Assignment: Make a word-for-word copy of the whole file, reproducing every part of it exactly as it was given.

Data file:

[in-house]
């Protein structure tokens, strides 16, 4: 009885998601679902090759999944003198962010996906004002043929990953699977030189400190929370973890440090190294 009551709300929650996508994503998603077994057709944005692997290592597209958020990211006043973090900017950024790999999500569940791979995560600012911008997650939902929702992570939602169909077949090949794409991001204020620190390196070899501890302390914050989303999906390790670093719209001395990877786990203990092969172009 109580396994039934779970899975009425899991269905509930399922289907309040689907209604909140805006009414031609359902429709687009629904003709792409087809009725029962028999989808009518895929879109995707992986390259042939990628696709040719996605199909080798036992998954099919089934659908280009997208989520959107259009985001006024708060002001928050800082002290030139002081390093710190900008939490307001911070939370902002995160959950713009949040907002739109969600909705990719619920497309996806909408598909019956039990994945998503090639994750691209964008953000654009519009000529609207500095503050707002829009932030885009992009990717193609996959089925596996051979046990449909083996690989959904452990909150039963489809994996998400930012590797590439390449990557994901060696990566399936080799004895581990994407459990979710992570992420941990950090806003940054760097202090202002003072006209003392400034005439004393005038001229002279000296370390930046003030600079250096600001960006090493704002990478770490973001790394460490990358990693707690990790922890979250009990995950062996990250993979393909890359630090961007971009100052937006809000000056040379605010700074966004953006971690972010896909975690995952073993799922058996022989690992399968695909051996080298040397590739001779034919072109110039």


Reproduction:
[in-house]
């Protein structure tokens, strides 16, 4: 009885998601679902090759999944003198962010996906004002043929990953699977030189400190929370973890440090190294 009551709300929650996508994503998603077994057709944005692997290592597209958020990211006043973090900017950024790999999500569940791979995560600012911008997650939902929702992570939602169909077949090949794409991001204020620190390196070899501890302390914050989303999906390790670093719209001395990877786990203990092969172009 109580396994039934779970899975009425899991269905509930399922289907309040689907209604909140805006009414031609359902429709687009629904003709792409087809009725029962028999989808009518895929879109995707992986390259042939990628696709040719996605199909080798036992998954099919089934659908280009997208989520959107259009985001006024708060002001928050800082002290030139002081390093710190900008939490307001911070939370902002995160959950713009949040907002739109969600909705990719619920497309996806909408598909019956039990994945998503090639994750691209964008953000654009519009000529609207500095503050707002829009932030885009992009990717193609996959089925596996051979046990449909083996690989959904452990909150039963489809994996998400930012590797590439390449990557994901060696990566399936080799004895581990994407459990979710992570992420941990950090806003940054760097202090202002003072006209003392400034005439004393005038001229002279000296370390930046003030600079250096600001960006090493704002990478770490973001790394460490990358990693707690990790922890979250009990995950062996990250993979393909890359630090961007971009100052937006809000000056040379605010700074966004953006971690972010896909975690995952073993799922058996022989690992399968695909051996080298040397590739001779034919072109110039």